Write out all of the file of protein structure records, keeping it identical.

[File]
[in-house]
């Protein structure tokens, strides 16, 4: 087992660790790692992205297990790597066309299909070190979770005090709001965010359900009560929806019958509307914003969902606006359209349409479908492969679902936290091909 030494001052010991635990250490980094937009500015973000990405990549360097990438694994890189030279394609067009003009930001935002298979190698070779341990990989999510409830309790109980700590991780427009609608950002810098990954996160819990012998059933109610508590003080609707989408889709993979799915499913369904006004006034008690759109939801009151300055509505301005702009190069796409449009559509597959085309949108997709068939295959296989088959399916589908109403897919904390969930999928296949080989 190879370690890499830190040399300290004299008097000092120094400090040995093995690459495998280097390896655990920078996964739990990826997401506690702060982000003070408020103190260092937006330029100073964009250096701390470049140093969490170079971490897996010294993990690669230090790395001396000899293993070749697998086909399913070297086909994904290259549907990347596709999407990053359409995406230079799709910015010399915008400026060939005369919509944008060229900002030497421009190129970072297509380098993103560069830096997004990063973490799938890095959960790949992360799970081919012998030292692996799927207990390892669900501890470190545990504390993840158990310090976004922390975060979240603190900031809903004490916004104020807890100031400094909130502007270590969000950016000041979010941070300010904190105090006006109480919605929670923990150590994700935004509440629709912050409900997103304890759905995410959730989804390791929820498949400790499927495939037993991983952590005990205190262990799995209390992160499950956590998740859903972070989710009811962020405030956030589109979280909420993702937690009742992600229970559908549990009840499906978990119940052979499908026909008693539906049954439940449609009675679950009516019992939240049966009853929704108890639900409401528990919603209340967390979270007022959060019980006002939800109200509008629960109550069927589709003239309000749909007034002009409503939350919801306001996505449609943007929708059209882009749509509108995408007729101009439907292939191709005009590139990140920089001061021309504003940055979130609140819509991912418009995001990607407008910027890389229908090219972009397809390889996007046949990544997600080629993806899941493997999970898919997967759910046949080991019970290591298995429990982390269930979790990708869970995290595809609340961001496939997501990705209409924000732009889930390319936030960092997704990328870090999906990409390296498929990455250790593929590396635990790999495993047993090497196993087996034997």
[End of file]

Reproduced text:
[in-house]
């Protein structure tokens, strides 16, 4: 087992660790790692992205297990790597066309299909070190979770005090709001965010359900009560929806019958509307914003969902606006359209349409479908492969679902936290091909 030494001052010991635990250490980094937009500015973000990405990549360097990438694994890189030279394609067009003009930001935002298979190698070779341990990989999510409830309790109980700590991780427009609608950002810098990954996160819990012998059933109610508590003080609707989408889709993979799915499913369904006004006034008690759109939801009151300055509505301005702009190069796409449009559509597959085309949108997709068939295959296989088959399916589908109403897919904390969930999928296949080989 190879370690890499830190040399300290004299008097000092120094400090040995093995690459495998280097390896655990920078996964739990990826997401506690702060982000003070408020103190260092937006330029100073964009250096701390470049140093969490170079971490897996010294993990690669230090790395001396000899293993070749697998086909399913070297086909994904290259549907990347596709999407990053359409995406230079799709910015010399915008400026060939005369919509944008060229900002030497421009190129970072297509380098993103560069830096997004990063973490799938890095959960790949992360799970081919012998030292692996799927207990390892669900501890470190545990504390993840158990310090976004922390975060979240603190900031809903004490916004104020807890100031400094909130502007270590969000950016000041979010941070300010904190105090006006109480919605929670923990150590994700935004509440629709912050409900997103304890759905995410959730989804390791929820498949400790499927495939037993991983952590005990205190262990799995209390992160499950956590998740859903972070989710009811962020405030956030589109979280909420993702937690009742992600229970559908549990009840499906978990119940052979499908026909008693539906049954439940449609009675679950009516019992939240049966009853929704108890639900409401528990919603209340967390979270007022959060019980006002939800109200509008629960109550069927589709003239309000749909007034002009409503939350919801306001996505449609943007929708059209882009749509509108995408007729101009439907292939191709005009590139990140920089001061021309504003940055979130609140819509991912418009995001990607407008910027890389229908090219972009397809390889996007046949990544997600080629993806899941493997999970898919997967759910046949080991019970290591298995429990982390269930979790990708869970995290595809609340961001496939997501990705209409924000732009889930390319936030960092997704990328870090999906990409390296498929990455250790593929590396635990790999495993047993090497196993087996034997």